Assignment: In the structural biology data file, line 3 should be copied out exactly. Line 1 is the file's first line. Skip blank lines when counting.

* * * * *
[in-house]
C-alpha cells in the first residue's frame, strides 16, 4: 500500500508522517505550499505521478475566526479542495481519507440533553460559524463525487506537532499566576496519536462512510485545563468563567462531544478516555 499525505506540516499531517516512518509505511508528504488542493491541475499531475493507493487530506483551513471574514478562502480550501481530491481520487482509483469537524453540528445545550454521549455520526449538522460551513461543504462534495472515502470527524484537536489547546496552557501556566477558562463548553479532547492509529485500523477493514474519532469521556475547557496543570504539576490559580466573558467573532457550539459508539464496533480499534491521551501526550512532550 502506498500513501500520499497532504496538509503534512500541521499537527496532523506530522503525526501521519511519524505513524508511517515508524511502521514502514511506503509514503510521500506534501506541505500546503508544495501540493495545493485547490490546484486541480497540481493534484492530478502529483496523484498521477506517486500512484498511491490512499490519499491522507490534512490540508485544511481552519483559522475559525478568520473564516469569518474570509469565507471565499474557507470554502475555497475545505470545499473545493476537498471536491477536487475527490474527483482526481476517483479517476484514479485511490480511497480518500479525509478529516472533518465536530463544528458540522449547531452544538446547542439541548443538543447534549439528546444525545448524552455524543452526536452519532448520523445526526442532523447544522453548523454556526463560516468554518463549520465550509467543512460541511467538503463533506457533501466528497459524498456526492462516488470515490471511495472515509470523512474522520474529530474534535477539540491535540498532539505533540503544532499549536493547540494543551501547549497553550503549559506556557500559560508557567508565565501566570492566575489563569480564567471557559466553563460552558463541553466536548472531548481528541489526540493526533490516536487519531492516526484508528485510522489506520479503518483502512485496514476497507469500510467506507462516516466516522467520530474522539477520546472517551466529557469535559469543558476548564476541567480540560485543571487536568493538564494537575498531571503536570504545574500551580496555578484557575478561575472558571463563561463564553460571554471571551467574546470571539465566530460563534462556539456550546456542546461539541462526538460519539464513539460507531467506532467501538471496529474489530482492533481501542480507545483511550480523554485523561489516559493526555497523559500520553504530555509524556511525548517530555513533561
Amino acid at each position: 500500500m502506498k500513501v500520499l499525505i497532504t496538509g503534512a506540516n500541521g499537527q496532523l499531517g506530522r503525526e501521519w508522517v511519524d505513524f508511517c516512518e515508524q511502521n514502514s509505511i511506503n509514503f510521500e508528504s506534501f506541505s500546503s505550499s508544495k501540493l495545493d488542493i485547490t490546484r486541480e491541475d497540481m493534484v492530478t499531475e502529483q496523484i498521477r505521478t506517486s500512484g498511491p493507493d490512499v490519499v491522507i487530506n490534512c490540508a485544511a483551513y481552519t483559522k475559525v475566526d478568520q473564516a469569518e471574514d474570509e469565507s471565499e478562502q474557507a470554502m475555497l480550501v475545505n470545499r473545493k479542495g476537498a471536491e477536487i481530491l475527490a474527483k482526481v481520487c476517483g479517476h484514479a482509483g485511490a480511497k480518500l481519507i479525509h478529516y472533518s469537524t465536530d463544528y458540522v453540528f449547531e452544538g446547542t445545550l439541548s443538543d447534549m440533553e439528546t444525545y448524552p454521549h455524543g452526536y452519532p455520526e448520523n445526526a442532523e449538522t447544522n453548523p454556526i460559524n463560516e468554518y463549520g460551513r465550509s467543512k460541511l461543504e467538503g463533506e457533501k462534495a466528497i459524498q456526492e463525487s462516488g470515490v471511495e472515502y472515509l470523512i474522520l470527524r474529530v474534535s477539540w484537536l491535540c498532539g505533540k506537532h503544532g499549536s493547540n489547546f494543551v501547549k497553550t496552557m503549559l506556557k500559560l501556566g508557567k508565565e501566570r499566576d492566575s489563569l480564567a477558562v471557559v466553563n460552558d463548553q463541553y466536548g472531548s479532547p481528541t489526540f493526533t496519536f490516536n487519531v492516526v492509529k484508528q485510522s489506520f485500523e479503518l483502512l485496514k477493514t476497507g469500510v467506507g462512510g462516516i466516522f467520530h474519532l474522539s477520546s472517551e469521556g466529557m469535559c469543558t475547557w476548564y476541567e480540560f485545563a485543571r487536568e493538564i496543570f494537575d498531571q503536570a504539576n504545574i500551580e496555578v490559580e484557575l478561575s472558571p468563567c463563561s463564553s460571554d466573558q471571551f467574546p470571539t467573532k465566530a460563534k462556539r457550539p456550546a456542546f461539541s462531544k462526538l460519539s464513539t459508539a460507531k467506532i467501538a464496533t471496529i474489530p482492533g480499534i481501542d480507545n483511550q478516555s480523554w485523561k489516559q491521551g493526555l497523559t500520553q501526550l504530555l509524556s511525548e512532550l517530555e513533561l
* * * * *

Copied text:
Amino acid at each position: 500500500m502506498k500513501v500520499l499525505i497532504t496538509g503534512a506540516n500541521g499537527q496532523l499531517g506530522r503525526e501521519w508522517v511519524d505513524f508511517c516512518e515508524q511502521n514502514s509505511i511506503n509514503f510521500e508528504s506534501f506541505s500546503s505550499s508544495k501540493l495545493d488542493i485547490t490546484r486541480e491541475d497540481m493534484v492530478t499531475e502529483q496523484i498521477r505521478t506517486s500512484g498511491p493507493d490512499v490519499v491522507i487530506n490534512c490540508a485544511a483551513y481552519t483559522k475559525v475566526d478568520q473564516a469569518e471574514d474570509e469565507s471565499e478562502q474557507a470554502m475555497l480550501v475545505n470545499r473545493k479542495g476537498a471536491e477536487i481530491l475527490a474527483k482526481v481520487c476517483g479517476h484514479a482509483g485511490a480511497k480518500l481519507i479525509h478529516y472533518s469537524t465536530d463544528y458540522v453540528f449547531e452544538g446547542t445545550l439541548s443538543d447534549m440533553e439528546t444525545y448524552p454521549h455524543g452526536y452519532p455520526e448520523n445526526a442532523e449538522t447544522n453548523p454556526i460559524n463560516e468554518y463549520g460551513r465550509s467543512k460541511l461543504e467538503g463533506e457533501k462534495a466528497i459524498q456526492e463525487s462516488g470515490v471511495e472515502y472515509l470523512i474522520l470527524r474529530v474534535s477539540w484537536l491535540c498532539g505533540k506537532h503544532g499549536s493547540n489547546f494543551v501547549k497553550t496552557m503549559l506556557k500559560l501556566g508557567k508565565e501566570r499566576d492566575s489563569l480564567a477558562v471557559v466553563n460552558d463548553q463541553y466536548g472531548s479532547p481528541t489526540f493526533t496519536f490516536n487519531v492516526v492509529k484508528q485510522s489506520f485500523e479503518l483502512l485496514k477493514t476497507g469500510v467506507g462512510g462516516i466516522f467520530h474519532l474522539s477520546s472517551e469521556g466529557m469535559c469543558t475547557w476548564y476541567e480540560f485545563a485543571r487536568e493538564i496543570f494537575d498531571q503536570a504539576n504545574i500551580e496555578v490559580e484557575l478561575s472558571p468563567c463563561s463564553s460571554d466573558q471571551f467574546p470571539t467573532k465566530a460563534k462556539r457550539p456550546a456542546f461539541s462531544k462526538l460519539s464513539t459508539a460507531k467506532i467501538a464496533t471496529i474489530p482492533g480499534i481501542d480507545n483511550q478516555s480523554w485523561k489516559q491521551g493526555l497523559t500520553q501526550l504530555l509524556s511525548e512532550l517530555e513533561l